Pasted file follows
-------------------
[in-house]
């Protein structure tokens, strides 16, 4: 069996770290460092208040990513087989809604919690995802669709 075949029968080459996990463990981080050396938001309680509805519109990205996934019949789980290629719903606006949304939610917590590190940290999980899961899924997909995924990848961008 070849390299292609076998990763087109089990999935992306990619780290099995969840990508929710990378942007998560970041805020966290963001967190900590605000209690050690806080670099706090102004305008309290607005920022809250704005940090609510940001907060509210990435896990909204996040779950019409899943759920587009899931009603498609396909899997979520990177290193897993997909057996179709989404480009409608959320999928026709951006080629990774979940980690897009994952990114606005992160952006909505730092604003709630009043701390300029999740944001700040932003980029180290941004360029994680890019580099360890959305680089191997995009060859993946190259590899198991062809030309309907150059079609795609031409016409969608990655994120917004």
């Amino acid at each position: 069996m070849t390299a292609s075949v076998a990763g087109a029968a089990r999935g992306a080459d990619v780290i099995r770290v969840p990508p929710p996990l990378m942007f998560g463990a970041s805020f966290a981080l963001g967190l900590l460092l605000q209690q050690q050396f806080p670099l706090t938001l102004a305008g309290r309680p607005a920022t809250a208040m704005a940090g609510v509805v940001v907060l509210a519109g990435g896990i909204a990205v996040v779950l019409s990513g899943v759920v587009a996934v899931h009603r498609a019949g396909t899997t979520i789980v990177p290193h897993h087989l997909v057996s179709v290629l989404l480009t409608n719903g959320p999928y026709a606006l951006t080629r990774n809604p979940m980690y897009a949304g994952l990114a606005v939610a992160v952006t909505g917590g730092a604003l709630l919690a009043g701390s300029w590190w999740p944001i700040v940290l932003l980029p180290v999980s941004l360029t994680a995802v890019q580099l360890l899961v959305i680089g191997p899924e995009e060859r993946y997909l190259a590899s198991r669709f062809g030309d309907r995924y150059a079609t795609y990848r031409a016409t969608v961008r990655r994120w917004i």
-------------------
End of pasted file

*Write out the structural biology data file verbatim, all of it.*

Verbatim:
[in-house]
């Protein structure tokens, strides 16, 4: 069996770290460092208040990513087989809604919690995802669709 075949029968080459996990463990981080050396938001309680509805519109990205996934019949789980290629719903606006949304939610917590590190940290999980899961899924997909995924990848961008 070849390299292609076998990763087109089990999935992306990619780290099995969840990508929710990378942007998560970041805020966290963001967190900590605000209690050690806080670099706090102004305008309290607005920022809250704005940090609510940001907060509210990435896990909204996040779950019409899943759920587009899931009603498609396909899997979520990177290193897993997909057996179709989404480009409608959320999928026709951006080629990774979940980690897009994952990114606005992160952006909505730092604003709630009043701390300029999740944001700040932003980029180290941004360029994680890019580099360890959305680089191997995009060859993946190259590899198991062809030309309907150059079609795609031409016409969608990655994120917004």
């Amino acid at each position: 069996m070849t390299a292609s075949v076998a990763g087109a029968a089990r999935g992306a080459d990619v780290i099995r770290v969840p990508p929710p996990l990378m942007f998560g463990a970041s805020f966290a981080l963001g967190l900590l460092l605000q209690q050690q050396f806080p670099l706090t938001l102004a305008g309290r309680p607005a920022t809250a208040m704005a940090g609510v509805v940001v907060l509210a519109g990435g896990i909204a990205v996040v779950l019409s990513g899943v759920v587009a996934v899931h009603r498609a019949g396909t899997t979520i789980v990177p290193h897993h087989l997909v057996s179709v290629l989404l480009t409608n719903g959320p999928y026709a606006l951006t080629r990774n809604p979940m980690y897009a949304g994952l990114a606005v939610a992160v952006t909505g917590g730092a604003l709630l919690a009043g701390s300029w590190w999740p944001i700040v940290l932003l980029p180290v999980s941004l360029t994680a995802v890019q580099l360890l899961v959305i680089g191997p899924e995009e060859r993946y997909l190259a590899s198991r669709f062809g030309d309907r995924y150059a079609t795609y990848r031409a016409t969608v961008r990655r994120w917004i």